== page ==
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Episodic Migraine & Socioeconomic Status: Cause or Effect?

As a result of the large, groundbreaking American Migraine Prevalence and Prevention Study (AMPP) and other studies, we have known for some time there is a greater occurrence of Migraine among people with low socioeconomic status.

But this knowledge has always posed a “Which came first, the chicken or the egg?” quandary. In other words, do the situations associated with having low socioeconomic status make someone more likely to experience Migraine (social causation) or does living with Migraine cause the low socioeconomic status (social selection)? Using data from the AMPP study, researchers recently examined this important question with respect to episodic Migraine.

Researchers have believed both social causation and social selection are viable explanations. Since the onset of Migraine usually occurs in adolescence or young adulthood, we know this has a detrimental effect on the earning capability of Migraineurs (social selection). On the other hand, it is possible the stessors associated with low socioeconomic status make individuals prone to Migraine more likely to experience the condition (social causation).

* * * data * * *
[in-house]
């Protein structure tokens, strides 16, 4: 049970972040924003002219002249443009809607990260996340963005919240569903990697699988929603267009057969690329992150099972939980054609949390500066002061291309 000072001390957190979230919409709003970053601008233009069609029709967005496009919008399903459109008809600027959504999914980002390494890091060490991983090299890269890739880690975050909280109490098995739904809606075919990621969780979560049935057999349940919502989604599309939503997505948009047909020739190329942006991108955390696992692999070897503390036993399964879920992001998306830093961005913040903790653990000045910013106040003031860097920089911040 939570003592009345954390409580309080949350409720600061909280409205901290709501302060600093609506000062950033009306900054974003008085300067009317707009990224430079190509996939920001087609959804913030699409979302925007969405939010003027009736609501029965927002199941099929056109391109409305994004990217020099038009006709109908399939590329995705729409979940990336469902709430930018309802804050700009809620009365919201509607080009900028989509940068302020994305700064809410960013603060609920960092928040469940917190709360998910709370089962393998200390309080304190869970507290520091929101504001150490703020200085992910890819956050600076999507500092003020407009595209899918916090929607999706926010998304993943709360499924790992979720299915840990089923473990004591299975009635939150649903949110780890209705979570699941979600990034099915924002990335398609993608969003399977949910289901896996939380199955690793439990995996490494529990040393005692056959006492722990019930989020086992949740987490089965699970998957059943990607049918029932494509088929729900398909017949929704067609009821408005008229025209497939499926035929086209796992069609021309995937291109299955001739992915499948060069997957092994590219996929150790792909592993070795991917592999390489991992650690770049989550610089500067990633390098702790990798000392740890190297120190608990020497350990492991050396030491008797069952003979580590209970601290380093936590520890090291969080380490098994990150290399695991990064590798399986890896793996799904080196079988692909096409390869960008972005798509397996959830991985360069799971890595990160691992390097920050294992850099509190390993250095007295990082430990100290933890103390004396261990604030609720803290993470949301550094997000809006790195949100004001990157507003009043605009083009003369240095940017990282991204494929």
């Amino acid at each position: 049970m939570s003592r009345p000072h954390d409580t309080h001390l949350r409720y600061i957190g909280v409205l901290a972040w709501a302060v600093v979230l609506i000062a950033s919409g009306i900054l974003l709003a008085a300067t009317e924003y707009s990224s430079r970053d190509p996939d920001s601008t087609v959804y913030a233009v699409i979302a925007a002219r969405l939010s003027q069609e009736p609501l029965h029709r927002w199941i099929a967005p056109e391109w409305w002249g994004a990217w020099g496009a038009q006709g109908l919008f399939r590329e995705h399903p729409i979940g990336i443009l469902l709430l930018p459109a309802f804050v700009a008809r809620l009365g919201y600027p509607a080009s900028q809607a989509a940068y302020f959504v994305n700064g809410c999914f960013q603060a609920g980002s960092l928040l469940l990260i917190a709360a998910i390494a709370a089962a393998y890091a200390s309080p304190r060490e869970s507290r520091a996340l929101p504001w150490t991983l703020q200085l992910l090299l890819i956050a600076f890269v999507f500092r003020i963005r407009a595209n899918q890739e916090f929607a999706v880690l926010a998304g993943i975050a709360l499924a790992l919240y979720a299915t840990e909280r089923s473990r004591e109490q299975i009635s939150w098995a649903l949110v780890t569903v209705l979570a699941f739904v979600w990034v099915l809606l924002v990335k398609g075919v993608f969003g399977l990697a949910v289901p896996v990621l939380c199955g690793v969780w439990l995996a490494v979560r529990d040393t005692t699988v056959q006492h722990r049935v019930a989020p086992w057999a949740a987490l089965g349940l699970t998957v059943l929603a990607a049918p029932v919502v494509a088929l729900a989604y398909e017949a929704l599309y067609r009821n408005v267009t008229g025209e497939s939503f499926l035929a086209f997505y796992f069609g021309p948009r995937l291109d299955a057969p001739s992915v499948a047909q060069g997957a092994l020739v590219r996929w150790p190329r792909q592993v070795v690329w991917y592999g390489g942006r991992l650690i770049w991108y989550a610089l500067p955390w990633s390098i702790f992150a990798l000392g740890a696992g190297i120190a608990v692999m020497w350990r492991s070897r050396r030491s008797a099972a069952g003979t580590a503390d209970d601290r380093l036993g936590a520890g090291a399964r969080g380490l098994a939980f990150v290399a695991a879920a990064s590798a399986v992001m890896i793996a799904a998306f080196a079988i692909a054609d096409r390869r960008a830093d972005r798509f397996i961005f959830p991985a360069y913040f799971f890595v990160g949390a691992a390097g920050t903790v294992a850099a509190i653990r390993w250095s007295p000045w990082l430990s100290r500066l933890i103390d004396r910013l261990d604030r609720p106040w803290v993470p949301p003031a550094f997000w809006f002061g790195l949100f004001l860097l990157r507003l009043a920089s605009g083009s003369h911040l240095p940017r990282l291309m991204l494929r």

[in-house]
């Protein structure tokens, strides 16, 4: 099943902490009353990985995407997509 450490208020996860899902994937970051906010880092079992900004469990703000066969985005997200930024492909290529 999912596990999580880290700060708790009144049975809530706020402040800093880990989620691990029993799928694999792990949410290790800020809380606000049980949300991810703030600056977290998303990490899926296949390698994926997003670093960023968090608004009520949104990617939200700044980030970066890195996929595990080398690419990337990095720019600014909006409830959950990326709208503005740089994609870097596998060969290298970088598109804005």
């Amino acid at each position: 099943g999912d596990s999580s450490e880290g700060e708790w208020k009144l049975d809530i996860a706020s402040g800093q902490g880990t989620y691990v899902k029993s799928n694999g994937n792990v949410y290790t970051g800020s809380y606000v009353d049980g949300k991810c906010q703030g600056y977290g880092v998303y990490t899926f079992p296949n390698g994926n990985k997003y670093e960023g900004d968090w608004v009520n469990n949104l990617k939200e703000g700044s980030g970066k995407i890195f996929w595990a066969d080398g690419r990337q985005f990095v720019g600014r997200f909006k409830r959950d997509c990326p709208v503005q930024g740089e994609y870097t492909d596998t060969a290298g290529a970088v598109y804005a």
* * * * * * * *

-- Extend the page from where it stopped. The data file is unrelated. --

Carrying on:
The researchers assessed the AMPP data with the following ideas in mind:

  • If social selection is the explanation, Migraine incidence and remission rates would not vary by income category.
  • If social causation is the explanation, people in the lower income category would have higher incidence and lower remission rates when compared to higher income categories.